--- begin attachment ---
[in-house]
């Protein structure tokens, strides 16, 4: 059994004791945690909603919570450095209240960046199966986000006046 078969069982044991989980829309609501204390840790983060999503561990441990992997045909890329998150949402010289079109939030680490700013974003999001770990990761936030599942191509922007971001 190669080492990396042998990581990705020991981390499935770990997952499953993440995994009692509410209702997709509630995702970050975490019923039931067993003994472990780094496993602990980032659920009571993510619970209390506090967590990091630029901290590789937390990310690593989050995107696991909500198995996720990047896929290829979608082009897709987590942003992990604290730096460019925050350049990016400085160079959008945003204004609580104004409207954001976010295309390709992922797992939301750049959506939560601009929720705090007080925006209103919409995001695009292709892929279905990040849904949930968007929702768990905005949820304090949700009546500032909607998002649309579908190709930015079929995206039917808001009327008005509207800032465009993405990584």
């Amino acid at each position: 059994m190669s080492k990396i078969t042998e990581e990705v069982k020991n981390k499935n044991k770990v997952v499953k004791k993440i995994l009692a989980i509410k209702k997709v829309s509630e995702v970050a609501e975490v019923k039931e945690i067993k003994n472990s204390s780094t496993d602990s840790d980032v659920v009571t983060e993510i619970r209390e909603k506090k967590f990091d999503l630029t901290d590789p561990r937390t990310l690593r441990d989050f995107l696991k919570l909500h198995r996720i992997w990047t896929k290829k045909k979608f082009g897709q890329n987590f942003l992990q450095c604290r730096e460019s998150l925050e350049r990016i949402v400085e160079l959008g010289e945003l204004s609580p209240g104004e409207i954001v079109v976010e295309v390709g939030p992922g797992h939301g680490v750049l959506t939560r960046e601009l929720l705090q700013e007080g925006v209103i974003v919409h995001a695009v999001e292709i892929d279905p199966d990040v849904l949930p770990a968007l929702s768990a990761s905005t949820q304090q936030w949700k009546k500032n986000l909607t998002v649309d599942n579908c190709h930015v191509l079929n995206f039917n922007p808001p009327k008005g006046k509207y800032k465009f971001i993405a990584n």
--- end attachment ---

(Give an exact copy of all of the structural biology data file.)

[in-house]
């Protein structure tokens, strides 16, 4: 059994004791945690909603919570450095209240960046199966986000006046 078969069982044991989980829309609501204390840790983060999503561990441990992997045909890329998150949402010289079109939030680490700013974003999001770990990761936030599942191509922007971001 190669080492990396042998990581990705020991981390499935770990997952499953993440995994009692509410209702997709509630995702970050975490019923039931067993003994472990780094496993602990980032659920009571993510619970209390506090967590990091630029901290590789937390990310690593989050995107696991909500198995996720990047896929290829979608082009897709987590942003992990604290730096460019925050350049990016400085160079959008945003204004609580104004409207954001976010295309390709992922797992939301750049959506939560601009929720705090007080925006209103919409995001695009292709892929279905990040849904949930968007929702768990905005949820304090949700009546500032909607998002649309579908190709930015079929995206039917808001009327008005509207800032465009993405990584």
């Amino acid at each position: 059994m190669s080492k990396i078969t042998e990581e990705v069982k020991n981390k499935n044991k770990v997952v499953k004791k993440i995994l009692a989980i509410k209702k997709v829309s509630e995702v970050a609501e975490v019923k039931e945690i067993k003994n472990s204390s780094t496993d602990s840790d980032v659920v009571t983060e993510i619970r209390e909603k506090k967590f990091d999503l630029t901290d590789p561990r937390t990310l690593r441990d989050f995107l696991k919570l909500h198995r996720i992997w990047t896929k290829k045909k979608f082009g897709q890329n987590f942003l992990q450095c604290r730096e460019s998150l925050e350049r990016i949402v400085e160079l959008g010289e945003l204004s609580p209240g104004e409207i954001v079109v976010e295309v390709g939030p992922g797992h939301g680490v750049l959506t939560r960046e601009l929720l705090q700013e007080g925006v209103i974003v919409h995001a695009v999001e292709i892929d279905p199966d990040v849904l949930p770990a968007l929702s768990a990761s905005t949820q304090q936030w949700k009546k500032n986000l909607t998002v649309d599942n579908c190709h930015v191509l079929n995206f039917n922007p808001p009327k008005g006046k509207y800032k465009f971001i993405a990584n």